Washington, D.C. Newsroom, Sep 7, 2023 / 10:30 am (CNA).
Cardinal Blase Cupich, the archbishop of Chicago, urged Catholics to shed any fears or concerns of the upcoming Synod on Synodality, declaring the gathering to be part of an ancient Catholic tradition that seeks how to “remain faithful to Christ’s own plan” for the Church.
A “synod” is a periodic gathering of bishops in the Catholic Church to address questions of the Church’s faith, morals, and practices. Next month’s synod, the first since 2018, will address synodality itself, which the Vatican defines in part as “the involvement and participation of the whole people of God in the life and mission of the Church.”
Some commentators have expressed concern that the bishops at the synod may move toward proposals for the Church that have been rebuked and discredited by Catholic authorities, including the ordination of women.
In an Aug. 30 letter published in the Chicago archdiocesan newspaper Chicago Catholic, Cupich accused synod critics of “stoking fears” by suggesting that the gathering could “radically alter Church teaching and practice.”
“History has shown that the use of fear tactics by those who resist any kind of renewal that involves change is not new,” the archbishop said.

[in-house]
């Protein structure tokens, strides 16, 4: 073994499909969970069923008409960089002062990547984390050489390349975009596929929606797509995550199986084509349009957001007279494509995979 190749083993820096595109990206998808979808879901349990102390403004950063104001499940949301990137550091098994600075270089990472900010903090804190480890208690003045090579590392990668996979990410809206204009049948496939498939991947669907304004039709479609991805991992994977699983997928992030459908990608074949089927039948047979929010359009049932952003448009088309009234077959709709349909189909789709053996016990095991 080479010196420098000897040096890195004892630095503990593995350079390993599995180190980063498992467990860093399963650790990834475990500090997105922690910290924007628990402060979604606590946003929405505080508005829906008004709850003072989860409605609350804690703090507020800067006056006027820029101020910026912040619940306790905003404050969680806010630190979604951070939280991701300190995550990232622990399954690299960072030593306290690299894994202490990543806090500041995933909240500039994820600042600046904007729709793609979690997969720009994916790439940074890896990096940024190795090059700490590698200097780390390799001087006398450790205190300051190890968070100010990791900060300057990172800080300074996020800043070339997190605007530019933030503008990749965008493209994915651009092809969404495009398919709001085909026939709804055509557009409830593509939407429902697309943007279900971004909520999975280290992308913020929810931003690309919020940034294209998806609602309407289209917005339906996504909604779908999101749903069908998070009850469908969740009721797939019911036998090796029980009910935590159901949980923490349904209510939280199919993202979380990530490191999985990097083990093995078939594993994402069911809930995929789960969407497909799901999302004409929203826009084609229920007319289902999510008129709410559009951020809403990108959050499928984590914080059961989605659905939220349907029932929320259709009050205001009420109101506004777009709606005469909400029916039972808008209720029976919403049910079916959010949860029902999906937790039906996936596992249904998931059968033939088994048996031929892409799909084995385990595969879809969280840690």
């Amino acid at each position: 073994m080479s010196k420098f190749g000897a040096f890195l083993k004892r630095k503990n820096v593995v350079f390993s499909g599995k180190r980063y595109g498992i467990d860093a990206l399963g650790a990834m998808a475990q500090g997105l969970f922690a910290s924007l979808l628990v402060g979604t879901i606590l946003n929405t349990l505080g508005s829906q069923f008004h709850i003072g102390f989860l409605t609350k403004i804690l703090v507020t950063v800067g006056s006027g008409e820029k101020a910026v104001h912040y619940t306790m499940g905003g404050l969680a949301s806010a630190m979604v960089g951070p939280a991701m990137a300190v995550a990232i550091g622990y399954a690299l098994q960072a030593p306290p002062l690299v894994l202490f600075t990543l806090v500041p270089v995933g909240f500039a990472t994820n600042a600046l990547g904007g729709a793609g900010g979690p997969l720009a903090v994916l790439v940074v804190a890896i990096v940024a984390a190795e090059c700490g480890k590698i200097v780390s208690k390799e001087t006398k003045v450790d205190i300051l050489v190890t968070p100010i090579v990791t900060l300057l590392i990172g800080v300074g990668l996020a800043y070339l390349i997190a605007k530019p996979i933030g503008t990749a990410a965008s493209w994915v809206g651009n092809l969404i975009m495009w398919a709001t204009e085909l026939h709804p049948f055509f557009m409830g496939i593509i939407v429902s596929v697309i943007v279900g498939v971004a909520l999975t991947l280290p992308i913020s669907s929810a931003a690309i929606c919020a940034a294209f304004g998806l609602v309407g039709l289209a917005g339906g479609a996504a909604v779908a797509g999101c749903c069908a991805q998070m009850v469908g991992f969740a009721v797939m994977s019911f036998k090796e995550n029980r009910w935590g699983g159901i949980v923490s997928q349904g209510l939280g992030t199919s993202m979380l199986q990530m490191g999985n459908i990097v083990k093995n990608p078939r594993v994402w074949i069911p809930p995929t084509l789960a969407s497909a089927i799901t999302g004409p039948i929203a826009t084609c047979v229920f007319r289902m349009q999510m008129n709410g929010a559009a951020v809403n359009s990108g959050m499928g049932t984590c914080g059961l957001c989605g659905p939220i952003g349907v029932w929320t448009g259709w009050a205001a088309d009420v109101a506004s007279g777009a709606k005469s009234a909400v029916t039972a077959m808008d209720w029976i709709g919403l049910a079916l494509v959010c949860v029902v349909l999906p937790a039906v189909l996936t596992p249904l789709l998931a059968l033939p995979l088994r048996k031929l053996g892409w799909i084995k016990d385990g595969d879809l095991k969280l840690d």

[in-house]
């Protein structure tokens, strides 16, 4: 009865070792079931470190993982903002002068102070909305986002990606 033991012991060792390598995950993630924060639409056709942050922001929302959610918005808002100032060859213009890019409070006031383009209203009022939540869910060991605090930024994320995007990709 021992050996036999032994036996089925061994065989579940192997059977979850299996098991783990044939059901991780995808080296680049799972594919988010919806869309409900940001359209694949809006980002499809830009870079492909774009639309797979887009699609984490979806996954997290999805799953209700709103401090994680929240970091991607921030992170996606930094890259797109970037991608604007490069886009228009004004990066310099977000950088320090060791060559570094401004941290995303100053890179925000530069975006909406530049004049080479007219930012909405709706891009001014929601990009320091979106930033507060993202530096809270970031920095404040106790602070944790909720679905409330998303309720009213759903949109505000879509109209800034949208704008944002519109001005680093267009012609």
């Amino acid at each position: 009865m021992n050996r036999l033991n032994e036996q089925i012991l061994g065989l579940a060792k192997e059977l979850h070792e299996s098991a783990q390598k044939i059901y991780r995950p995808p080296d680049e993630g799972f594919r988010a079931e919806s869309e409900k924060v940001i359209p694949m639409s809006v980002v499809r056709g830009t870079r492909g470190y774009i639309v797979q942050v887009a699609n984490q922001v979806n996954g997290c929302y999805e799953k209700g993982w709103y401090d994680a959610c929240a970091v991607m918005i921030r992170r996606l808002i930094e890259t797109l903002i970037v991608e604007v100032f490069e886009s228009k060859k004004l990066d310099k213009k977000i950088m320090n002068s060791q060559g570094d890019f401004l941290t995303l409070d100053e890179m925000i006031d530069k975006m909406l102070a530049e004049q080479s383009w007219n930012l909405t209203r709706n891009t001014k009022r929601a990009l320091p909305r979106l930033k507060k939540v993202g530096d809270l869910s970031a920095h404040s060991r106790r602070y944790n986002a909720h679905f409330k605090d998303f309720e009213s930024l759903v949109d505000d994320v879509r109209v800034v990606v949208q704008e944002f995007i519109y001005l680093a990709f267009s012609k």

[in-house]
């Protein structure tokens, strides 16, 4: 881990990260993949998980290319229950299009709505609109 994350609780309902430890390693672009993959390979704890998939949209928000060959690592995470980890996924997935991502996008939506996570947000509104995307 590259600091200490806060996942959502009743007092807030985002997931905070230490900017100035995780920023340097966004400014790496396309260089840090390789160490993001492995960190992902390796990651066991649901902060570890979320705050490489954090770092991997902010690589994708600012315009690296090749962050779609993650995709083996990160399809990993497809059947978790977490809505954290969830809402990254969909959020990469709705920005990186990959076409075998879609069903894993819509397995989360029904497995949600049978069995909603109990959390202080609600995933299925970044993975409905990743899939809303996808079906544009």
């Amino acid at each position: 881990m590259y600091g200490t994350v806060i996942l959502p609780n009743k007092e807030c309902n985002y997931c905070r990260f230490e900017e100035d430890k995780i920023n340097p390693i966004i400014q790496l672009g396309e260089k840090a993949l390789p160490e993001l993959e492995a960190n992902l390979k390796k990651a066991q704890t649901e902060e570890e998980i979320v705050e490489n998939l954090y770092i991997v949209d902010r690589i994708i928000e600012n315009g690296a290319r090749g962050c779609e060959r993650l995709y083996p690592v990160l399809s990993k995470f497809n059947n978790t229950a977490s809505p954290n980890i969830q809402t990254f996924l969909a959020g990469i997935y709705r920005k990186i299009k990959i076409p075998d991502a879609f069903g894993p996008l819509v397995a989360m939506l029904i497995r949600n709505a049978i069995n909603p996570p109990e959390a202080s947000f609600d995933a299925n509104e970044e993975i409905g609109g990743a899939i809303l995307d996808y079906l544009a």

He cited St. John XXIII’s warning, given at the outset of the Second Vatican Council, to beware of “prophets of doom who are always forecasting disaster” in the life of the Church.
Critics of the synod “totally mischaracterize” its aims and intentions, Cupich said. The bishops at the meeting will be primarily examining how Catholics are “to remain faithful to Christ’s own plan for the Church,” he argued.
Pope Francis’ calling of the synod, Cupich said, is “in keeping with the vision of his predecessors” and with Vatican II, the cardinal argued; the concept of “synodality” itself “speaks to an ancient reality” of the Catholic Church.
The archbishop cited the Vatican International Theological Commission’s argument that “making a synodal Church a reality is an indispensable precondition for a new missionary energy that will involve the entire people of God.”
“That surely is nothing ever to be feared,” Cupich said.
Cupich is among the delegates traveling to the Vatican next month for the synod, taking place Oct. 4–28.
Next month’s gathering is one part of the multiyear synod process called by Pope Francis in 2021. A second meeting at the Vatican will take place in October 2024.
The event had originally been scheduled to conclude this year, though last year Pope Francis announced the extension of the synod until 2024 “in order to have a more relaxed period of discernment.”
If you value the news and views Catholic World Report provides, please consider donating to support our efforts. Your contribution will help us continue to make CWR available to all readers worldwide for free, without a subscription. Thank you for your generosity!